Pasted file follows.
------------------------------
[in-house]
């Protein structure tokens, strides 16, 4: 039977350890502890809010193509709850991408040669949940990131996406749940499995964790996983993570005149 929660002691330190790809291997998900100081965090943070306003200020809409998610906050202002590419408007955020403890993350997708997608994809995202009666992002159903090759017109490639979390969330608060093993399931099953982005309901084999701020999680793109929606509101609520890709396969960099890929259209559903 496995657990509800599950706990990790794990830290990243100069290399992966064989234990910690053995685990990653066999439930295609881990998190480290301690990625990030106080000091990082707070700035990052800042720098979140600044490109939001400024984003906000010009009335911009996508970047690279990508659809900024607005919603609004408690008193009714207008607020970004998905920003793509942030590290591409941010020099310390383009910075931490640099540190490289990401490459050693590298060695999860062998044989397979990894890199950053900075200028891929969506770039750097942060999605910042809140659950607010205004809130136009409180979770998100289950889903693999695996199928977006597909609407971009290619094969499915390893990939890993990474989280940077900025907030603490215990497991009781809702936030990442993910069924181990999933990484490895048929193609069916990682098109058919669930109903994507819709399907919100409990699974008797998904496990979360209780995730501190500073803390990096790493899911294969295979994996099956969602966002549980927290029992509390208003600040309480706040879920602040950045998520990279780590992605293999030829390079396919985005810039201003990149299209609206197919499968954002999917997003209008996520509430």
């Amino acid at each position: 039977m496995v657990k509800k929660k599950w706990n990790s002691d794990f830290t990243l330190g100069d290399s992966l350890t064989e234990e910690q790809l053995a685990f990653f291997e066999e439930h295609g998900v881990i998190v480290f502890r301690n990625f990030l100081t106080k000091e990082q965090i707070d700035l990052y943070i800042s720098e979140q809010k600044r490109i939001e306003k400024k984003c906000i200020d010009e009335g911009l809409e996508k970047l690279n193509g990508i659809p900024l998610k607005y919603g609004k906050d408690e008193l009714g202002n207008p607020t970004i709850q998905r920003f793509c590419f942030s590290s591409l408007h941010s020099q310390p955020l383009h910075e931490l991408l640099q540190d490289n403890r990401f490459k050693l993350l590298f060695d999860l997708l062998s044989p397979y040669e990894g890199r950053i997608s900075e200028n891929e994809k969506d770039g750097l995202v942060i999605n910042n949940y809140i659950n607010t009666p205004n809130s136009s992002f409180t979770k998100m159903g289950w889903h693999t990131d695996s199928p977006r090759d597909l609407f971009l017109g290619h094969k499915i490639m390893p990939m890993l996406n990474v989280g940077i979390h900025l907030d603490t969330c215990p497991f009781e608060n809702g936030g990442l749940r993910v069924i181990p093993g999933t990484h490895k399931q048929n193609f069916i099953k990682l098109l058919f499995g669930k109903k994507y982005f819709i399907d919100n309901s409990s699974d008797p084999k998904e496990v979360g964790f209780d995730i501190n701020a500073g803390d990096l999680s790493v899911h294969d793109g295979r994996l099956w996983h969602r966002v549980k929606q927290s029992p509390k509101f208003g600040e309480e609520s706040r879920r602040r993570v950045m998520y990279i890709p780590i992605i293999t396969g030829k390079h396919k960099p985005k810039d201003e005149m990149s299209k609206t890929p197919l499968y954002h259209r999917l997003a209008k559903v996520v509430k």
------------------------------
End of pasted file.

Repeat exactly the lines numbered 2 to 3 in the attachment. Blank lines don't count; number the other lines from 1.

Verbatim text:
């Protein structure tokens, strides 16, 4: 039977350890502890809010193509709850991408040669949940990131996406749940499995964790996983993570005149 929660002691330190790809291997998900100081965090943070306003200020809409998610906050202002590419408007955020403890993350997708997608994809995202009666992002159903090759017109490639979390969330608060093993399931099953982005309901084999701020999680793109929606509101609520890709396969960099890929259209559903 496995657990509800599950706990990790794990830290990243100069290399992966064989234990910690053995685990990653066999439930295609881990998190480290301690990625990030106080000091990082707070700035990052800042720098979140600044490109939001400024984003906000010009009335911009996508970047690279990508659809900024607005919603609004408690008193009714207008607020970004998905920003793509942030590290591409941010020099310390383009910075931490640099540190490289990401490459050693590298060695999860062998044989397979990894890199950053900075200028891929969506770039750097942060999605910042809140659950607010205004809130136009409180979770998100289950889903693999695996199928977006597909609407971009290619094969499915390893990939890993990474989280940077900025907030603490215990497991009781809702936030990442993910069924181990999933990484490895048929193609069916990682098109058919669930109903994507819709399907919100409990699974008797998904496990979360209780995730501190500073803390990096790493899911294969295979994996099956969602966002549980927290029992509390208003600040309480706040879920602040950045998520990279780590992605293999030829390079396919985005810039201003990149299209609206197919499968954002999917997003209008996520509430």
């Amino acid at each position: 039977m496995v657990k509800k929660k599950w706990n990790s002691d794990f830290t990243l330190g100069d290399s992966l350890t064989e234990e910690q790809l053995a685990f990653f291997e066999e439930h295609g998900v881990i998190v480290f502890r301690n990625f990030l100081t106080k000091e990082q965090i707070d700035l990052y943070i800042s720098e979140q809010k600044r490109i939001e306003k400024k984003c906000i200020d010009e009335g911009l809409e996508k970047l690279n193509g990508i659809p900024l998610k607005y919603g609004k906050d408690e008193l009714g202002n207008p607020t970004i709850q998905r920003f793509c590419f942030s590290s591409l408007h941010s020099q310390p955020l383009h910075e931490l991408l640099q540190d490289n403890r990401f490459k050693l993350l590298f060695d999860l997708l062998s044989p397979y040669e990894g890199r950053i997608s900075e200028n891929e994809k969506d770039g750097l995202v942060i999605n910042n949940y809140i659950n607010t009666p205004n809130s136009s992002f409180t979770k998100m159903g289950w889903h693999t990131d695996s199928p977006r090759d597909l609407f971009l017109g290619h094969k499915i490639m390893p990939m890993l996406n990474v989280g940077i979390h900025l907030d603490t969330c215990p497991f009781e608060n809702g936030g990442l749940r993910v069924i181990p093993g999933t990484h490895k399931q048929n193609f069916i099953k990682l098109l058919f499995g669930k109903k994507y982005f819709i399907d919100n309901s409990s699974d008797p084999k998904e496990v979360g964790f209780d995730i501190n701020a500073g803390d990096l999680s790493v899911h294969d793109g295979r994996l099956w996983h969602r966002v549980k929606q927290s029992p509390k509101f208003g600040e309480e609520s706040r879920r602040r993570v950045m998520y990279i890709p780590i992605i293999t396969g030829k390079h396919k960099p985005k810039d201003e005149m990149s299209k609206t890929p197919l499968y954002h259209r999917l997003a209008k559903v996520v509430k």